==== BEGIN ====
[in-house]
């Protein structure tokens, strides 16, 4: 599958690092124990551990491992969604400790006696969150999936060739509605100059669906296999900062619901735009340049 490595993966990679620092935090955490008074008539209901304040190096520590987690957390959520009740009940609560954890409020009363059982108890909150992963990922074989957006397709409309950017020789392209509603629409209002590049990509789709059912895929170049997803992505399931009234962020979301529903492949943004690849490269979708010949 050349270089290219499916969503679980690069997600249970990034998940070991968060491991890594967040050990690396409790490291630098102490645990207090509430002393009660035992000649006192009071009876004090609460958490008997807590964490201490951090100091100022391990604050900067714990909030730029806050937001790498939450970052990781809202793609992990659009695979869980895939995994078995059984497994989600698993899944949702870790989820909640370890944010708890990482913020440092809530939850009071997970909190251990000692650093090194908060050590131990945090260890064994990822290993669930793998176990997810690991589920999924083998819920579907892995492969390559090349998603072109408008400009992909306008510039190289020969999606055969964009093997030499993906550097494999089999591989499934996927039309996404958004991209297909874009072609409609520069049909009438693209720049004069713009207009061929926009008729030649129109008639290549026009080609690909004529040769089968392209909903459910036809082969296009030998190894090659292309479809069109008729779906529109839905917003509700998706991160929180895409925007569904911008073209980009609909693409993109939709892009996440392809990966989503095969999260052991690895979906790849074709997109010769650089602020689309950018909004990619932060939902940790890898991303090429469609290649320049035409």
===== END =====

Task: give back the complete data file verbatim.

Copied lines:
[in-house]
């Protein structure tokens, strides 16, 4: 599958690092124990551990491992969604400790006696969150999936060739509605100059669906296999900062619901735009340049 490595993966990679620092935090955490008074008539209901304040190096520590987690957390959520009740009940609560954890409020009363059982108890909150992963990922074989957006397709409309950017020789392209509603629409209002590049990509789709059912895929170049997803992505399931009234962020979301529903492949943004690849490269979708010949 050349270089290219499916969503679980690069997600249970990034998940070991968060491991890594967040050990690396409790490291630098102490645990207090509430002393009660035992000649006192009071009876004090609460958490008997807590964490201490951090100091100022391990604050900067714990909030730029806050937001790498939450970052990781809202793609992990659009695979869980895939995994078995059984497994989600698993899944949702870790989820909640370890944010708890990482913020440092809530939850009071997970909190251990000692650093090194908060050590131990945090260890064994990822290993669930793998176990997810690991589920999924083998819920579907892995492969390559090349998603072109408008400009992909306008510039190289020969999606055969964009093997030499993906550097494999089999591989499934996927039309996404958004991209297909874009072609409609520069049909009438693209720049004069713009207009061929926009008729030649129109008639290549026009080609690909004529040769089968392209909903459910036809082969296009030998190894090659292309479809069109008729779906529109839905917003509700998706991160929180895409925007569904911008073209980009609909693409993109939709892009996440392809990966989503095969999260052991690895979906790849074709997109010769650089602020689309950018909004990619932060939902940790890898991303090429469609290649320049035409």